The A-Z of Reggae: D is for… Dillinger, Dubkasm, Junior Delgado and…

Dillinger… Dillinger is the first of our DJs. That’s DJ as in MC in modern hip hop parlance. Dillinger flew into the UK on the back of the success of ‘CB200’ and ‘Cocaine in my Brain’ and was welcomed by the punk crowd that had embraced reggae.

He released singles and albums throughout the 70s and 80s without really topping ‘Cocaine in my Brain’. In 1977 he followed it up with ‘Marijuana in my Brain’ and sometime later came ‘LSD in my Brain’.

 

Junior Delgado… The Jamaican singer enjoyed a prolific career, recording with the likes of Lee ‘Scratch’ Perry and Augustus Pablo from the mid-1970s all the way up to his death in 2005.

Towards the end of his life he teamed up with Adrian Sherwood’s On-U Sound crew. His final album Reasons  was produced by Sherwood but this nugget from Ghetto Priest came out 15 years after Delgado’s death on the latest On-U showcase Pay It All Back Vo.7. Any one of the previous six volumes is also worth a listen.

 

Dubkasm… The Bristol-based duo comprising Digistep and DJ Stryda released the fantastic anglo-Brazilian dub album Transform I in 2009. It mixed nyabinghi riddims with Brazilian percussion and deep, digital bassweight to stunning effect. It was so good it bequeathed a dub version and a collection of remixes.

The Brazilian influence returned for 2018’s excellent Rastrumentals, and they produced a more conventional dub album in 2019 in the shape of Shady Grove.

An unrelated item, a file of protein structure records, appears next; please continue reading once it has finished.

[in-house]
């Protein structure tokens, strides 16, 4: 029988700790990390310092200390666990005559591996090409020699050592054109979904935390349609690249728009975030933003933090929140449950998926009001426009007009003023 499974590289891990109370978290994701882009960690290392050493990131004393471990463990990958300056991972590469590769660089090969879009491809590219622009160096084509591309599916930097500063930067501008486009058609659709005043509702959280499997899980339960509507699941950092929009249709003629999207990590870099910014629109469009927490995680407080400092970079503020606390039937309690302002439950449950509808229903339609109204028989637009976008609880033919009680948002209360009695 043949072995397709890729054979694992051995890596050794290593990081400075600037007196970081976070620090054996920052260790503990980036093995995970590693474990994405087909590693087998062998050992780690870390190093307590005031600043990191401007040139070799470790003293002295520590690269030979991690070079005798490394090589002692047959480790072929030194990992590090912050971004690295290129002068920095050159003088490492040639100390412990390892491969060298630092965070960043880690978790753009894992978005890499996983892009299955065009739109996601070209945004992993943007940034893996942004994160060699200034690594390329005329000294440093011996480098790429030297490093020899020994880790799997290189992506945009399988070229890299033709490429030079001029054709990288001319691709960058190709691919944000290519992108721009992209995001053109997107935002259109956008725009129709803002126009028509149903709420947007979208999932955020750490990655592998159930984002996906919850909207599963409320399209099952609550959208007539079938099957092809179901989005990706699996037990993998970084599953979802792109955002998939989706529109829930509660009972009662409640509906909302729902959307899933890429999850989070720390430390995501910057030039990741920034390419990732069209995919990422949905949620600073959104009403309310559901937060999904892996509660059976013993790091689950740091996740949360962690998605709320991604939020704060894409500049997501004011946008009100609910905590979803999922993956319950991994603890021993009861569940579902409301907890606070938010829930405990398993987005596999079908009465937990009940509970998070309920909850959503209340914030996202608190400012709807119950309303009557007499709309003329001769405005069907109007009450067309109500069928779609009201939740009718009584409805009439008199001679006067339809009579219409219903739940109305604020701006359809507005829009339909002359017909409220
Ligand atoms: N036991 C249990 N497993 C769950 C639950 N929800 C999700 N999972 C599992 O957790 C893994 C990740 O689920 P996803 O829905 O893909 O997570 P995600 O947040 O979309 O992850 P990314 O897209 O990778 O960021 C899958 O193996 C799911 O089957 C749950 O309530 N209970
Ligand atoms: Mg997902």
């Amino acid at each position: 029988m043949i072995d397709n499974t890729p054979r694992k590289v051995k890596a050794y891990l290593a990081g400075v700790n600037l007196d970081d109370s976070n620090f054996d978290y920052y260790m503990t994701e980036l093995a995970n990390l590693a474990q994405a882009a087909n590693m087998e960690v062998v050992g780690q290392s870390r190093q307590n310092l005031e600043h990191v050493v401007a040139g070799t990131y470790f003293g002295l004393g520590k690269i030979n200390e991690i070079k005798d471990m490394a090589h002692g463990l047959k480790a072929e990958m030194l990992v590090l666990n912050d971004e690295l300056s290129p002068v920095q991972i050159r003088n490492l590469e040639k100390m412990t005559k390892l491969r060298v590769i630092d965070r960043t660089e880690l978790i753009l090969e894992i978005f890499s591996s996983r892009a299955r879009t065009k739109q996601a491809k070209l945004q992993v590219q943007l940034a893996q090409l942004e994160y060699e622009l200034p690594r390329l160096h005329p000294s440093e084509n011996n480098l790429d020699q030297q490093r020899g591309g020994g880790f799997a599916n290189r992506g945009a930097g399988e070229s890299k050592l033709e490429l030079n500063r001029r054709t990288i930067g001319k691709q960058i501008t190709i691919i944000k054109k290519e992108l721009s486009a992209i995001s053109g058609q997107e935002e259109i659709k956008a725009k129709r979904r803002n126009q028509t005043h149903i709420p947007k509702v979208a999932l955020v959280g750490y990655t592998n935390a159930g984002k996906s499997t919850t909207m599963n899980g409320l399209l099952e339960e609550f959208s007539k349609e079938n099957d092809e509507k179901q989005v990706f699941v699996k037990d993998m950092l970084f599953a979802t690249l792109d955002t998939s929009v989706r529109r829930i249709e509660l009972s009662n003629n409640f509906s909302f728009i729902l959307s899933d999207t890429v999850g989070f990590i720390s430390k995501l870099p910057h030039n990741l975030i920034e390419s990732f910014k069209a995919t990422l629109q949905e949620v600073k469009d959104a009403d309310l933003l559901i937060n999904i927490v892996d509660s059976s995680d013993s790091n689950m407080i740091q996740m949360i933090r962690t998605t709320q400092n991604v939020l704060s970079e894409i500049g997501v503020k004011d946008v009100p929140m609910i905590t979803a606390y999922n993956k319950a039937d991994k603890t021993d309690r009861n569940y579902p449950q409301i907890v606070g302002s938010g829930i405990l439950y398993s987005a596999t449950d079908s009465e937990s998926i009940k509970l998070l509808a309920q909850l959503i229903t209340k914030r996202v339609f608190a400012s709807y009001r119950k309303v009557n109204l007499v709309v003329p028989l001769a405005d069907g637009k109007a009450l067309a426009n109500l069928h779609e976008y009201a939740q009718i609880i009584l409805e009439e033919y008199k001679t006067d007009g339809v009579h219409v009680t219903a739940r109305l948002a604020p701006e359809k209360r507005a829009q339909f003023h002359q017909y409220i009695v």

Dubkasm are equally at ease working with dubstep luminaries such as Pinch, Peverelist or Mala; as they are working with dub scene brothers such as Aba-Shanti. Here, they remix Congo Natty to create the highlight of the dub version of Natty’s acclaimed Jungle Revolution album.

 

Carl Dawkins… Sometime Wailers associate Carl Dawkins sings rasta tunes from the ghetto including this gem.

 

Dry & Heavy… Bob Marley took reggae all over the world and it settled in some far flung places. None more far flung than Japan, where a thriving reggae and dub scene persists to this day. Some dub here from 1990s-2000s six-piece Dry & Heavy. This is from their debut album One Punch, which was combined with their second Full Contact and dubbed up by King Jammy for the recommended King Jammy meets Dry & Heavy in the jaws of the tiger album.

 

With thanks and praise to Steven Cumming, Grim Dewar, James Fyffe and Graham Sherman. Jah Bless.

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